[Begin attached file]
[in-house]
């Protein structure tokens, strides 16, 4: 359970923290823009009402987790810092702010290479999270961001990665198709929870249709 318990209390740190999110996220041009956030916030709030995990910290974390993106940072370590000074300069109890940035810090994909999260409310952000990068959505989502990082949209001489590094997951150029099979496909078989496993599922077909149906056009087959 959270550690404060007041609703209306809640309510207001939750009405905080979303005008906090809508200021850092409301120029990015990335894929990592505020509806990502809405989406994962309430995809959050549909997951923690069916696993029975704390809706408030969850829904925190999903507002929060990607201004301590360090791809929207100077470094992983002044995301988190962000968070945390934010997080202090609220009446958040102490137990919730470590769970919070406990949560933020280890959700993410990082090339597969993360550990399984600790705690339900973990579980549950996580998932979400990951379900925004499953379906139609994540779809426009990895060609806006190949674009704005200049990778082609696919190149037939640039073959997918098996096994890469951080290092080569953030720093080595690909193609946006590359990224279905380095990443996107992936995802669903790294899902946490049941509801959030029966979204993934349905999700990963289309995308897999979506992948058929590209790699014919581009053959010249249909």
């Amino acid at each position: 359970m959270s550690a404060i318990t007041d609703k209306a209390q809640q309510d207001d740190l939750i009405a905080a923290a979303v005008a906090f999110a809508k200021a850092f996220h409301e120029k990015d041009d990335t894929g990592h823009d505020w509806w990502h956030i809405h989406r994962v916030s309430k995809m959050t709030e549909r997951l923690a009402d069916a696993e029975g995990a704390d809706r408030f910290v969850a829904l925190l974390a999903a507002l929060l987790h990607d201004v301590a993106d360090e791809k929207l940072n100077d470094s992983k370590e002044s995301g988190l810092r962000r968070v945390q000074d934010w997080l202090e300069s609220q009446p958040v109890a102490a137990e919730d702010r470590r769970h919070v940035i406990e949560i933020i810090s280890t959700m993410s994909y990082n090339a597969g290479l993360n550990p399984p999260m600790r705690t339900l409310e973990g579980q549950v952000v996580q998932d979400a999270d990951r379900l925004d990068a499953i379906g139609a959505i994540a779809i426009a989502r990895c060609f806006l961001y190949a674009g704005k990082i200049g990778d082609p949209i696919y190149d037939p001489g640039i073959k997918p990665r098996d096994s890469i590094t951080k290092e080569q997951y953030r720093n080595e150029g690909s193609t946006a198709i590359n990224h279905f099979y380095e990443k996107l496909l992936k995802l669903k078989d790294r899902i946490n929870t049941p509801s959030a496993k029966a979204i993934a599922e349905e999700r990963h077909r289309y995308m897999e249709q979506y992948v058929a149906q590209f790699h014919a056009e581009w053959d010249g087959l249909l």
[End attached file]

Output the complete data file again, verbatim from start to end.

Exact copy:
[in-house]
């Protein structure tokens, strides 16, 4: 359970923290823009009402987790810092702010290479999270961001990665198709929870249709 318990209390740190999110996220041009956030916030709030995990910290974390993106940072370590000074300069109890940035810090994909999260409310952000990068959505989502990082949209001489590094997951150029099979496909078989496993599922077909149906056009087959 959270550690404060007041609703209306809640309510207001939750009405905080979303005008906090809508200021850092409301120029990015990335894929990592505020509806990502809405989406994962309430995809959050549909997951923690069916696993029975704390809706408030969850829904925190999903507002929060990607201004301590360090791809929207100077470094992983002044995301988190962000968070945390934010997080202090609220009446958040102490137990919730470590769970919070406990949560933020280890959700993410990082090339597969993360550990399984600790705690339900973990579980549950996580998932979400990951379900925004499953379906139609994540779809426009990895060609806006190949674009704005200049990778082609696919190149037939640039073959997918098996096994890469951080290092080569953030720093080595690909193609946006590359990224279905380095990443996107992936995802669903790294899902946490049941509801959030029966979204993934349905999700990963289309995308897999979506992948058929590209790699014919581009053959010249249909």
């Amino acid at each position: 359970m959270s550690a404060i318990t007041d609703k209306a209390q809640q309510d207001d740190l939750i009405a905080a923290a979303v005008a906090f999110a809508k200021a850092f996220h409301e120029k990015d041009d990335t894929g990592h823009d505020w509806w990502h956030i809405h989406r994962v916030s309430k995809m959050t709030e549909r997951l923690a009402d069916a696993e029975g995990a704390d809706r408030f910290v969850a829904l925190l974390a999903a507002l929060l987790h990607d201004v301590a993106d360090e791809k929207l940072n100077d470094s992983k370590e002044s995301g988190l810092r962000r968070v945390q000074d934010w997080l202090e300069s609220q009446p958040v109890a102490a137990e919730d702010r470590r769970h919070v940035i406990e949560i933020i810090s280890t959700m993410s994909y990082n090339a597969g290479l993360n550990p399984p999260m600790r705690t339900l409310e973990g579980q549950v952000v996580q998932d979400a999270d990951r379900l925004d990068a499953i379906g139609a959505i994540a779809i426009a989502r990895c060609f806006l961001y190949a674009g704005k990082i200049g990778d082609p949209i696919y190149d037939p001489g640039i073959k997918p990665r098996d096994s890469i590094t951080k290092e080569q997951y953030r720093n080595e150029g690909s193609t946006a198709i590359n990224h279905f099979y380095e990443k996107l496909l992936k995802l669903k078989d790294r899902i946490n929870t049941p509801s959030a496993k029966a979204i993934a599922e349905e999700r990963h077909r289309y995308m897999e249709q979506y992948v058929a149906q590209f790699h014919a056009e581009w053959d010249g087959l249909l």